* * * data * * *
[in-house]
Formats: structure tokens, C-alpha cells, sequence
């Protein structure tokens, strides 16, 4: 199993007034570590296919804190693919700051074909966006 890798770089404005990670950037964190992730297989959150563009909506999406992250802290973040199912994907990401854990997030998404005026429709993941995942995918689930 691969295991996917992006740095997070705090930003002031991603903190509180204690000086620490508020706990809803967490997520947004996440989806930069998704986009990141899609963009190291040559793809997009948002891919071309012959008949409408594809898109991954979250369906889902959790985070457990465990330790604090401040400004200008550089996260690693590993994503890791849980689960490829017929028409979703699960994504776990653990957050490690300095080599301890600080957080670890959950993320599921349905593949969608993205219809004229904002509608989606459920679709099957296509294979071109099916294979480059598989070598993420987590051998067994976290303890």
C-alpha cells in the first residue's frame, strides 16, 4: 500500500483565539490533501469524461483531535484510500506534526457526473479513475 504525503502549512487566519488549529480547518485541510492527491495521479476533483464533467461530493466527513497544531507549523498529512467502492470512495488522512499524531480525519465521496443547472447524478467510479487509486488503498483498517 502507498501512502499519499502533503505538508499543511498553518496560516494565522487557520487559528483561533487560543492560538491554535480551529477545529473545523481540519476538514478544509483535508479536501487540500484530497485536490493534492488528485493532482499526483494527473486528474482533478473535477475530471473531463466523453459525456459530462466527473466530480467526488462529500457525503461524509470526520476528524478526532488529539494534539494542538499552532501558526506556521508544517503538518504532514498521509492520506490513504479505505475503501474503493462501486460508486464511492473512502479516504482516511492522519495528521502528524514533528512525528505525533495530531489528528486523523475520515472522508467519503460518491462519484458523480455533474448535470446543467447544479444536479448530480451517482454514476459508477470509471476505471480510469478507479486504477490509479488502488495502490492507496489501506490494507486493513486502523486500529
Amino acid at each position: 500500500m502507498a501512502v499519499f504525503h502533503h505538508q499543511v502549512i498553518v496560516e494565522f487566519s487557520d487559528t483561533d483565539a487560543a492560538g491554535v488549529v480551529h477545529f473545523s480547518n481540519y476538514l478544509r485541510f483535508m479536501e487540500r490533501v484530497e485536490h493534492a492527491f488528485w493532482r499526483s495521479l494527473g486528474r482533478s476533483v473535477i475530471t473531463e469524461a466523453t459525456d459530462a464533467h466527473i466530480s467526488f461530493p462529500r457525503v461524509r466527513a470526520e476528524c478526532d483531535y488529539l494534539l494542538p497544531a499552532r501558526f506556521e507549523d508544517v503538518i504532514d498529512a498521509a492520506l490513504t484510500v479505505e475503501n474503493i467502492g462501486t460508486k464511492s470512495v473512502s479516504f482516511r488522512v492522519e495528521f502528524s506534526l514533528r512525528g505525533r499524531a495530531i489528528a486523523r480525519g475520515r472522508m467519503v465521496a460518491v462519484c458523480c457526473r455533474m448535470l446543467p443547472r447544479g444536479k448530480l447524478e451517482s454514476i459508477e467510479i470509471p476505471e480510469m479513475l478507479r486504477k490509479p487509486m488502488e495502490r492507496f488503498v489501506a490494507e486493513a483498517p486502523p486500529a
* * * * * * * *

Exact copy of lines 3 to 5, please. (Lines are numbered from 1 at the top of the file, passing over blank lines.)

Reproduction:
């Protein structure tokens, strides 16, 4: 199993007034570590296919804190693919700051074909966006 890798770089404005990670950037964190992730297989959150563009909506999406992250802290973040199912994907990401854990997030998404005026429709993941995942995918689930 691969295991996917992006740095997070705090930003002031991603903190509180204690000086620490508020706990809803967490997520947004996440989806930069998704986009990141899609963009190291040559793809997009948002891919071309012959008949409408594809898109991954979250369906889902959790985070457990465990330790604090401040400004200008550089996260690693590993994503890791849980689960490829017929028409979703699960994504776990653990957050490690300095080599301890600080957080670890959950993320599921349905593949969608993205219809004229904002509608989606459920679709099957296509294979071109099916294979480059598989070598993420987590051998067994976290303890």
C-alpha cells in the first residue's frame, strides 16, 4: 500500500483565539490533501469524461483531535484510500506534526457526473479513475 504525503502549512487566519488549529480547518485541510492527491495521479476533483464533467461530493466527513497544531507549523498529512467502492470512495488522512499524531480525519465521496443547472447524478467510479487509486488503498483498517 502507498501512502499519499502533503505538508499543511498553518496560516494565522487557520487559528483561533487560543492560538491554535480551529477545529473545523481540519476538514478544509483535508479536501487540500484530497485536490493534492488528485493532482499526483494527473486528474482533478473535477475530471473531463466523453459525456459530462466527473466530480467526488462529500457525503461524509470526520476528524478526532488529539494534539494542538499552532501558526506556521508544517503538518504532514498521509492520506490513504479505505475503501474503493462501486460508486464511492473512502479516504482516511492522519495528521502528524514533528512525528505525533495530531489528528486523523475520515472522508467519503460518491462519484458523480455533474448535470446543467447544479444536479448530480451517482454514476459508477470509471476505471480510469478507479486504477490509479488502488495502490492507496489501506490494507486493513486502523486500529
Amino acid at each position: 500500500m502507498a501512502v499519499f504525503h502533503h505538508q499543511v502549512i498553518v496560516e494565522f487566519s487557520d487559528t483561533d483565539a487560543a492560538g491554535v488549529v480551529h477545529f473545523s480547518n481540519y476538514l478544509r485541510f483535508m479536501e487540500r490533501v484530497e485536490h493534492a492527491f488528485w493532482r499526483s495521479l494527473g486528474r482533478s476533483v473535477i475530471t473531463e469524461a466523453t459525456d459530462a464533467h466527473i466530480s467526488f461530493p462529500r457525503v461524509r466527513a470526520e476528524c478526532d483531535y488529539l494534539l494542538p497544531a499552532r501558526f506556521e507549523d508544517v503538518i504532514d498529512a498521509a492520506l490513504t484510500v479505505e475503501n474503493i467502492g462501486t460508486k464511492s470512495v473512502s479516504f482516511r488522512v492522519e495528521f502528524s506534526l514533528r512525528g505525533r499524531a495530531i489528528a486523523r480525519g475520515r472522508m467519503v465521496a460518491v462519484c458523480c457526473r455533474m448535470l446543467p443547472r447544479g444536479k448530480l447524478e451517482s454514476i459508477e467510479i470509471p476505471e480510469m479513475l478507479r486504477k490509479p487509486m488502488e495502490r492507496f488503498v489501506a490494507e486493513a483498517p486502523p486500529a